I just need to know how the pitch value in the /playsound command correlates to notes.

e.g what note would this play?

/playsound minecraft:block.note_block.bell block @a[distance=..30] ~ ~ ~ 100000 2



In the Official Minecraft Wiki /playsound documentation, the pitch value for Java Edition is described as a frequency multiplier. Although the allowed range of the pitch value is from 0 to 2, values under 0.5 are treated the same as 0.5, so the useful range is from 0.5 to 2.

The pitch value description refers you to the note block documentation for more information. In the pitch table on that page, you are interested in the column of /playsound pitch values. Here are the same values, rounded to three decimal places:

value  pitch   value  pitch   value  pitch
0.5    F#      1      F#      2      F#
0.53   G       1.059  G
0.561  G#      1.122  G#
0.595  A       1.189  A
0.63   A#      1.26   A#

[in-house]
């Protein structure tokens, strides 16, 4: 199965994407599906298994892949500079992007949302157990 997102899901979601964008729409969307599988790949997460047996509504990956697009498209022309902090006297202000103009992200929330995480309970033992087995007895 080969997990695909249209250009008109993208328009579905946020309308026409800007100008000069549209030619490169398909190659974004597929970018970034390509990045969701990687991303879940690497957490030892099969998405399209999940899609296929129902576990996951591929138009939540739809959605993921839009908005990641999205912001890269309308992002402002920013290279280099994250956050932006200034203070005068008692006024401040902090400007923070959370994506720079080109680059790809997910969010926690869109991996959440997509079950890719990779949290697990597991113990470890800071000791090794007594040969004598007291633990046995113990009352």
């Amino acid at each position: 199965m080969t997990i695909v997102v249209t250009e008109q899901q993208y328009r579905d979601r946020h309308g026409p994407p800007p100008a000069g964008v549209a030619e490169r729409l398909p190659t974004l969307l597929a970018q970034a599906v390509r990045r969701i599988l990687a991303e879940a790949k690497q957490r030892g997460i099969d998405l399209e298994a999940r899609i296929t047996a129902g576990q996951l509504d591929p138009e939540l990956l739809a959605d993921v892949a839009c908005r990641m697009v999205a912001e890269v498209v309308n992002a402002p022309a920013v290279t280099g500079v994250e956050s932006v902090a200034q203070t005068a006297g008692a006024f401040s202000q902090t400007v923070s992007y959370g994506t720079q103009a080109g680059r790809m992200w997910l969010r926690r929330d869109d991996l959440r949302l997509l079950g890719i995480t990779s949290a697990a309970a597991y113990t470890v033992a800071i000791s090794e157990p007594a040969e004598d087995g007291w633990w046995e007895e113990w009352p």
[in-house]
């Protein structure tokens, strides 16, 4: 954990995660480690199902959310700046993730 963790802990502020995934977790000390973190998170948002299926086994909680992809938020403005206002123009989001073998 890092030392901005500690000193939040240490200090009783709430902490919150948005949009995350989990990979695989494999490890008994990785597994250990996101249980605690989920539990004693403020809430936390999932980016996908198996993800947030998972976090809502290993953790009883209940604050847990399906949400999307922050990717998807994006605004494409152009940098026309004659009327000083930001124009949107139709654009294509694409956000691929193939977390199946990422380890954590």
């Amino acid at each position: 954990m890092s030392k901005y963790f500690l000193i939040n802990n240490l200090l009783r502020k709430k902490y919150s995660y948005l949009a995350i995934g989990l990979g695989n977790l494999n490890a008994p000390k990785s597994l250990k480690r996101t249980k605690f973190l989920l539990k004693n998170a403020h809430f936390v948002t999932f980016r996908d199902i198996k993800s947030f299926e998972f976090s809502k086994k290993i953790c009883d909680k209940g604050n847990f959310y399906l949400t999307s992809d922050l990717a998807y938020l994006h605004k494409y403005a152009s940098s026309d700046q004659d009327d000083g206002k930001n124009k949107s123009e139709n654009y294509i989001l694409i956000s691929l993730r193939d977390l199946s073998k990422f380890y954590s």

0.667  B       1.335  B
0.707  C       1.414  C
0.749  C#      1.498  C#
0.794  D       1.587  D
0.841  D#      1.682  D#
0.891  E       1.782  E
0.944  F       1.888  F

Because the pitch value is a frequency multiplier, that means when you go from a particular pitch letter to the same pitch letter in the next higher octave, you multiply the value by 2. For example, in the pitch table you can see that the lowest F# is 0.5, the next higher F# is 1, and the F# after that is 2.

Further down the note block page, the instruments table tells you exactly what the lowest and highest F# of each instrument is:

F#1 to F#3: bass, didgeridoo
F#2 to F#4: guitar
F#3 to F#5: banjo, bit, harp, iron_xylophone, pling
F#4 to F#6: cow_bell, flute
F#5 to F#7: bell, chime, xylophone

At the top of the instruments table, when you hover over the word "Range", a tooltip message explains the ranges are in scientific pitch notation. In scientific pitch notation, C4 is middle C and A4 is 440 Hz.

So if you play the bell instrument with the pitch value of 2, you will get F#7 (about 2960.0 Hz), the pitch of the highest F# key on an 88-key piano.

| improve this answer | |

Your Answer

By clicking “Post Your Answer”, you agree to our terms of service, privacy policy and cookie policy

Not the answer you're looking for? Browse other questions tagged or ask your own question.